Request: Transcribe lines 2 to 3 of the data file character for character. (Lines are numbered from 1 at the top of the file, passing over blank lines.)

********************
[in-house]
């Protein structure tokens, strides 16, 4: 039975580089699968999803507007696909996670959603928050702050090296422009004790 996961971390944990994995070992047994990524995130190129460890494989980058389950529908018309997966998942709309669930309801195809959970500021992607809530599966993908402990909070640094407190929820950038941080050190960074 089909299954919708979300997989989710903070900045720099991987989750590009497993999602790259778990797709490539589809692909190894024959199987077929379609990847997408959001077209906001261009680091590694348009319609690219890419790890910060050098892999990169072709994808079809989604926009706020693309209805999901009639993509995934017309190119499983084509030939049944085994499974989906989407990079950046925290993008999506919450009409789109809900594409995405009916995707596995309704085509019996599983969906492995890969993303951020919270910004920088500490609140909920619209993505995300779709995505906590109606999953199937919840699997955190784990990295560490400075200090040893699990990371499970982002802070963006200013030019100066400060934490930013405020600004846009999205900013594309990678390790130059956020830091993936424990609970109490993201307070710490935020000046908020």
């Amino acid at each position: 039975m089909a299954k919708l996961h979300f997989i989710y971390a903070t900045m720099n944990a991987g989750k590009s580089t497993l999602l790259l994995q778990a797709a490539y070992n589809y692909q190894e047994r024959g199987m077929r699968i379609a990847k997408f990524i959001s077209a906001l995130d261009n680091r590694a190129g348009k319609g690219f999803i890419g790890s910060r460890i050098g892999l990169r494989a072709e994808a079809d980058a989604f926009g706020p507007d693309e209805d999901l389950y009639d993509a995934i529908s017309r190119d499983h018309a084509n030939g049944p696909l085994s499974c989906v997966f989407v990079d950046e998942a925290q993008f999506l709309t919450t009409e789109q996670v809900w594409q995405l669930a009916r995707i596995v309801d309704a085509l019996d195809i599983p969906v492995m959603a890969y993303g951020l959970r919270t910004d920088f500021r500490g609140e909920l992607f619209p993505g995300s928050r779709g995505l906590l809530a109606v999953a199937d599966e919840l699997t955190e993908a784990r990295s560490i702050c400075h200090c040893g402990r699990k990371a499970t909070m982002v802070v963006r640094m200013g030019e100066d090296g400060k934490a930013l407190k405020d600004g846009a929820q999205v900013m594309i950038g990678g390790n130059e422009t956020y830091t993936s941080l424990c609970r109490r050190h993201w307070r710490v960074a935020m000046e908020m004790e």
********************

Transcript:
């Protein structure tokens, strides 16, 4: 039975580089699968999803507007696909996670959603928050702050090296422009004790 996961971390944990994995070992047994990524995130190129460890494989980058389950529908018309997966998942709309669930309801195809959970500021992607809530599966993908402990909070640094407190929820950038941080050190960074 089909299954919708979300997989989710903070900045720099991987989750590009497993999602790259778990797709490539589809692909190894024959199987077929379609990847997408959001077209906001261009680091590694348009319609690219890419790890910060050098892999990169072709994808079809989604926009706020693309209805999901009639993509995934017309190119499983084509030939049944085994499974989906989407990079950046925290993008999506919450009409789109809900594409995405009916995707596995309704085509019996599983969906492995890969993303951020919270910004920088500490609140909920619209993505995300779709995505906590109606999953199937919840699997955190784990990295560490400075200090040893699990990371499970982002802070963006200013030019100066400060934490930013405020600004846009999205900013594309990678390790130059956020830091993936424990609970109490993201307070710490935020000046908020």
């Amino acid at each position: 039975m089909a299954k919708l996961h979300f997989i989710y971390a903070t900045m720099n944990a991987g989750k590009s580089t497993l999602l790259l994995q778990a797709a490539y070992n589809y692909q190894e047994r024959g199987m077929r699968i379609a990847k997408f990524i959001s077209a906001l995130d261009n680091r590694a190129g348009k319609g690219f999803i890419g790890s910060r460890i050098g892999l990169r494989a072709e994808a079809d980058a989604f926009g706020p507007d693309e209805d999901l389950y009639d993509a995934i529908s017309r190119d499983h018309a084509n030939g049944p696909l085994s499974c989906v997966f989407v990079d950046e998942a925290q993008f999506l709309t919450t009409e789109q996670v809900w594409q995405l669930a009916r995707i596995v309801d309704a085509l019996d195809i599983p969906v492995m959603a890969y993303g951020l959970r919270t910004d920088f500021r500490g609140e909920l992607f619209p993505g995300s928050r779709g995505l906590l809530a109606v999953a199937d599966e919840l699997t955190e993908a784990r990295s560490i702050c400075h200090c040893g402990r699990k990371a499970t909070m982002v802070v963006r640094m200013g030019e100066d090296g400060k934490a930013l407190k405020d600004g846009a929820q999205v900013m594309i950038g990678g390790n130059e422009t956020y830091t993936s941080l424990c609970r109490r050190h993201w307070r710490v960074a935020m000046e908020m004790e």